Presentation on theme: "ELIJAH - (the Lord is my God) 1 Chron 8:26-27 Shamsherai, Shehariah, Athaliah, 27 Jaareshiah, Elijah, and Zichri were the sons of Jeroham. An influential."— Presentation transcript:
ELIJAH - (the Lord is my God) 1 Chron 8:26-27 Shamsherai, Shehariah, Athaliah, 27 Jaareshiah, Elijah, and Zichri were the sons of Jeroham. An influential prophet who lived during the ninth century B.C. during the reigns of Ahab and Ahaziah in the northern kingdom of Israel. Elijah shaped the history of his day and dominated Hebrew thinking for centuries afterward.
Elijah's prophetic activities emphasized the unconditional loyalty to God required of the nation of Israel. His strange dress and appearance (2 Kings 1:8), his fleetness of foot (1 Kings 18:46), his rugged constitution that resisted famine (1 Kings 19:8), and his cave- dwelling habits (1 Kings 17:3; 19:9) all suggest that he was a robust, outdoors- type personality.
Elijah was opposed to the accepted standards of his day, when belief in many gods was normal. He appears in the role of God's instrument of judgment upon a wayward Israel because of the nation's widespread idolatry. The miracles that Elijah performed occurred during the period when a life-or-death struggle took place between the religion of Jehovah and BAAL worship.
Elijah's views were in conflict with those of King Ahab. Ahab had attempted to cultivate economic ties with Israel's neighbors, especially Tyre. One of the consequences was that he had married Jezebel, a daughter of Ethbaal, king of Tyre. Ahab saw no harm in participating in the religion of his neighbors, particularly the religion of his wife. Therefore, he established a center of BAAL worship at Samaria. Influenced by Jezebel, Ahab gave himself to the worship of Baal. Suddenly Elijah appeared on the scene.
As punishment against Ahab for building the temple for Baal worship at Samaria, Elijah predicted that a drought would grip the land. Then he fled to the eastern side of the Jordan River and later to Zarephath on the Mediterranean coast to escape Ahab's wrath. At both sites he was kept alive through miraculous means. While staying at a widow's home, he performed a miracle by bringing her son back to life (1 Kings 17).
Contest on Mount Carmel. After the drought had lasted three years, the Lord instructed Elijah to present himself before Ahab with the message that the Lord would provide rain. Elijah then challenged the 850 prophets of Baal and Asheroth to a contest on Mount Carmel (1 Kings 18:21). Each side would offer sacrifices to their God without building a fire. The ignition of the fire was left to the strongest god, who would thereby reveal himself as the true God.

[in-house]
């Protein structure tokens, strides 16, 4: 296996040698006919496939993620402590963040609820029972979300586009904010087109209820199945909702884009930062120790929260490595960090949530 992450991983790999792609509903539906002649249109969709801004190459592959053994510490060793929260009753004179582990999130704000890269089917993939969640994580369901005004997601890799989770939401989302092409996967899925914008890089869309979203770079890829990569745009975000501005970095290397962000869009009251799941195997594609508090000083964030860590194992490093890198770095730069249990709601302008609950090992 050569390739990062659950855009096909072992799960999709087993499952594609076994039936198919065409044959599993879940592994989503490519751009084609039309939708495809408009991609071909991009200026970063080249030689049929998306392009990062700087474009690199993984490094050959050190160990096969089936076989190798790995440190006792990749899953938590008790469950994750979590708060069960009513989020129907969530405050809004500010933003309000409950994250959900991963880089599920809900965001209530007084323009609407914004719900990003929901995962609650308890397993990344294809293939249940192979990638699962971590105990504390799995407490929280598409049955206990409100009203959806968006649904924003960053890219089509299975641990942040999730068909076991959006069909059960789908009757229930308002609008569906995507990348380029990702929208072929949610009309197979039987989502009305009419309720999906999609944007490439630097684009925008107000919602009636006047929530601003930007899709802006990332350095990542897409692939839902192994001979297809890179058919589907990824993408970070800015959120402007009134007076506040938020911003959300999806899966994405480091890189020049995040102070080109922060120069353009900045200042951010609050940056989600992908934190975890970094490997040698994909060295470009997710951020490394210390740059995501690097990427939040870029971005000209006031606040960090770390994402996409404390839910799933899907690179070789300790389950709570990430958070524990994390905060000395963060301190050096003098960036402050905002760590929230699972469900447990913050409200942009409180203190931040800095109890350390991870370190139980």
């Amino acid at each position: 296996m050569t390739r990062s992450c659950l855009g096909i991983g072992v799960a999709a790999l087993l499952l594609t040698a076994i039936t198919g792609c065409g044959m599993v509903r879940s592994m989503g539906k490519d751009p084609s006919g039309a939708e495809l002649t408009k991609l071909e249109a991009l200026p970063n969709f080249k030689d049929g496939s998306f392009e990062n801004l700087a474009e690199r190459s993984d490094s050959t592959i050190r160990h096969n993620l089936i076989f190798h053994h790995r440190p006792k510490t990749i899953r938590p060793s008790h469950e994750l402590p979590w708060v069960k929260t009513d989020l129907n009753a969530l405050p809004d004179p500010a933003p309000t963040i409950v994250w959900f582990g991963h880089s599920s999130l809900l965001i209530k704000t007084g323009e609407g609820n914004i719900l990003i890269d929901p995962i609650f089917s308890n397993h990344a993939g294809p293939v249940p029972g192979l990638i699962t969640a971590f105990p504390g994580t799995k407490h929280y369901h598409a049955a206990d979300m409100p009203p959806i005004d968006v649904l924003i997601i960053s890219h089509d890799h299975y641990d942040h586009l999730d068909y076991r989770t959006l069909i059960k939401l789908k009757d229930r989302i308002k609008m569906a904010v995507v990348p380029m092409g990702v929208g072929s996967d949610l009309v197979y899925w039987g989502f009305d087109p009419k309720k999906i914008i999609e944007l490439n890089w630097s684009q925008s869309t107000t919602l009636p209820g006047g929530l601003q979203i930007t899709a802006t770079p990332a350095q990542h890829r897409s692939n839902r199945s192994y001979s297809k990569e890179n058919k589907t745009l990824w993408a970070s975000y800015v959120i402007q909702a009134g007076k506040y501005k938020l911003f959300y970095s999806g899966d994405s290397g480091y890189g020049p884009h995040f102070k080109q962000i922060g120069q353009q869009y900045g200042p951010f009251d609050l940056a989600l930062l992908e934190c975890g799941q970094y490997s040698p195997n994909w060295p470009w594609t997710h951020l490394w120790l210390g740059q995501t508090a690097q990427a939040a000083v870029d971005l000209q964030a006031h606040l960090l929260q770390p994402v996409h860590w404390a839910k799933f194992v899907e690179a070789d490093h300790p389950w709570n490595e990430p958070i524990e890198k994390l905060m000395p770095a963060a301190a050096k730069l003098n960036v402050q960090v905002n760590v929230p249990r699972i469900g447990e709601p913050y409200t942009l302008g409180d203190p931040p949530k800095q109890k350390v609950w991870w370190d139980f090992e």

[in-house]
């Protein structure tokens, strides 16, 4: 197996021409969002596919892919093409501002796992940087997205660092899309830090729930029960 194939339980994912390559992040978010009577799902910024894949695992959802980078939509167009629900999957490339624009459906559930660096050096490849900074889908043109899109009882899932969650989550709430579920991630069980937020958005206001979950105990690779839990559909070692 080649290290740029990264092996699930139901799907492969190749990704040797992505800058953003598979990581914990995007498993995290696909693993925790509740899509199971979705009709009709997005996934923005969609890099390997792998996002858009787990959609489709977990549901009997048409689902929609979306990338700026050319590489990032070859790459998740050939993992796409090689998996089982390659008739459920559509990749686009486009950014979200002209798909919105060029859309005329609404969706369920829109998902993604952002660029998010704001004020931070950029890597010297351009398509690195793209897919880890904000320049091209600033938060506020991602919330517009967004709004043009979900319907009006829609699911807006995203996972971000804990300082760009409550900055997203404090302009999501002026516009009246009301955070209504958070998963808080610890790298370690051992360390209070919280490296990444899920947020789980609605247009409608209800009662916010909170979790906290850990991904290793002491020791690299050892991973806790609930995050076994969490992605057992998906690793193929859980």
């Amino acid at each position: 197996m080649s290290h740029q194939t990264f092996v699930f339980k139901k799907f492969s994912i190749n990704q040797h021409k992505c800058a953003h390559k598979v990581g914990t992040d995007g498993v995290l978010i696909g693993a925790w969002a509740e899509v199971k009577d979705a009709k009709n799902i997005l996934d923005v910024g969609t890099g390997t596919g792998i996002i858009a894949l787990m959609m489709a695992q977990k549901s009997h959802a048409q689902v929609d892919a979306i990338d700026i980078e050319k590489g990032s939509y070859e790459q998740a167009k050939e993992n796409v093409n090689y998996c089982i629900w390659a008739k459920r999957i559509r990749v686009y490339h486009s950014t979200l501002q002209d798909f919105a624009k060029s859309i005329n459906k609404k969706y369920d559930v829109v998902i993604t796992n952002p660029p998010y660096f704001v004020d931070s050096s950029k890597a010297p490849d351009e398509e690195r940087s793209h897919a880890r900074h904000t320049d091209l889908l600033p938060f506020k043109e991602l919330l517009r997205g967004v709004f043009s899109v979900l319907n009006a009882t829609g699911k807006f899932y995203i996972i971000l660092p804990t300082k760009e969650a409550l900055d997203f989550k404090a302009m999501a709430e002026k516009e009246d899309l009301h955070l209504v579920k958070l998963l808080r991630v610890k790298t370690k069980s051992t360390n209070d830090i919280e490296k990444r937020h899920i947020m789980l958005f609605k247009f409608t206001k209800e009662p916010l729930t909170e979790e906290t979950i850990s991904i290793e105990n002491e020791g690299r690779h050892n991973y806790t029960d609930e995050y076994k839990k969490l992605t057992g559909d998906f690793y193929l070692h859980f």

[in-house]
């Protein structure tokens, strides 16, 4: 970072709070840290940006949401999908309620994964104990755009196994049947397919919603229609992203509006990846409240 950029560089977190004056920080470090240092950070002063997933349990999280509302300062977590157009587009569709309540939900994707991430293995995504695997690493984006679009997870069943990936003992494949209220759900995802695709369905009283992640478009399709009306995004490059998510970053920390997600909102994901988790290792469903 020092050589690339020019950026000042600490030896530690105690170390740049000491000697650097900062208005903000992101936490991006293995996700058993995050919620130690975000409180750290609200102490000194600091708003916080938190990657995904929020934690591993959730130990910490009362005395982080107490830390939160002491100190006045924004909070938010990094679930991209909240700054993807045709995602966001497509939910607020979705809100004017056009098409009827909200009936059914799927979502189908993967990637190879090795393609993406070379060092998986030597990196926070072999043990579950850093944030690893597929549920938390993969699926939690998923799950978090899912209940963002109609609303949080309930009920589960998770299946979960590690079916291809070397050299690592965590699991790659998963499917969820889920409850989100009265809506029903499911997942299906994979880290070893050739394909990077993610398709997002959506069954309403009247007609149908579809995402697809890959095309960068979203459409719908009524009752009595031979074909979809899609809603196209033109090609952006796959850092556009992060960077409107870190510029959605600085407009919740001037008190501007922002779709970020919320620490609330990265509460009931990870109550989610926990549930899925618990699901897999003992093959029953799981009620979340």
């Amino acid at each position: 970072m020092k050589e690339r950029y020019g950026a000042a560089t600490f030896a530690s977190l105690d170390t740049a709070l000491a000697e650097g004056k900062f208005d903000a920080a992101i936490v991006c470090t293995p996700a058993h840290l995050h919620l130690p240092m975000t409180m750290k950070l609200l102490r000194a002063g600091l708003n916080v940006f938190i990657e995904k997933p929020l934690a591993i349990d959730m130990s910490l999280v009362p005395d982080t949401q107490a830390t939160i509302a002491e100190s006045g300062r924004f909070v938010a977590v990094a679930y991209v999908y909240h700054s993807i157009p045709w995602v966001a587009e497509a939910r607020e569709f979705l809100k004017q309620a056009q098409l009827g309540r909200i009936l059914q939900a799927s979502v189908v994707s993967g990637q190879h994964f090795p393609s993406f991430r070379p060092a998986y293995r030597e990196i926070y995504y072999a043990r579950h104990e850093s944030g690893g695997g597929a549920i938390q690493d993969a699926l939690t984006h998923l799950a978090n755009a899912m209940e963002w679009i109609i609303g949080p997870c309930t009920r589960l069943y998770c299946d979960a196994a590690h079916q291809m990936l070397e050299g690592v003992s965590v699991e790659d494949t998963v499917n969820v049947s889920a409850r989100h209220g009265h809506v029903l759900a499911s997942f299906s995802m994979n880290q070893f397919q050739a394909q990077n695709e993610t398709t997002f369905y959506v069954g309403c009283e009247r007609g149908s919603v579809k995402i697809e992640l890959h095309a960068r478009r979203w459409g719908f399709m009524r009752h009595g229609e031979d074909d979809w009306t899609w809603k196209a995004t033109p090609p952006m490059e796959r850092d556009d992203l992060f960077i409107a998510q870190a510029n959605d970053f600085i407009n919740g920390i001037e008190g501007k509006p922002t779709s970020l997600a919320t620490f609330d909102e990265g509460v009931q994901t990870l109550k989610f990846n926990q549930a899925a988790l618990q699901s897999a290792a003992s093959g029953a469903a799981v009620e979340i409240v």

Flight from Jezebel. --- Queen Jezebel was furious over the fate of the prophets of Baal. She vowed that she would take revenge on Elijah. He was forced to flee to the desert south of Beersheba, eventually arriving at Mount Horeb-the mountain where Moses received the Ten Commandments. It is significant that this loyal follower of the Law came at last to the place where the commandments were first given. Like Moses, Elijah was sustained for 40 days and nights in the wilderness.
While Elijah was at Mount Horeb, the Lord revealed Himself in a low, murmuring sound. The prophet received a revelation of the coming doom on Ahab and Israel (1 Kings 19:14). Then Elijah was given a threefold charge: he was instructed to anoint Hazael as king of Syria, Jehu as the future king of Israel, and Elisha as the prophet who would take his place (1 Kings 19:16). These changes would bring to power those who would reform Israel in the coming years.
Ascension to Heaven. The prophet Elijah did not die. He was carried bodily to heaven in a whirlwind (2 Kings 2:1-11). This was an honor previously bestowed only upon ENOCH (Gen 5:24). ELISHA, the only witness to this event, took up Elijah's mantle which fell from him as he ascended. He carried it during his ministry as a token of his continuation of Elijah's ministry (2 Kings 2:13-14).
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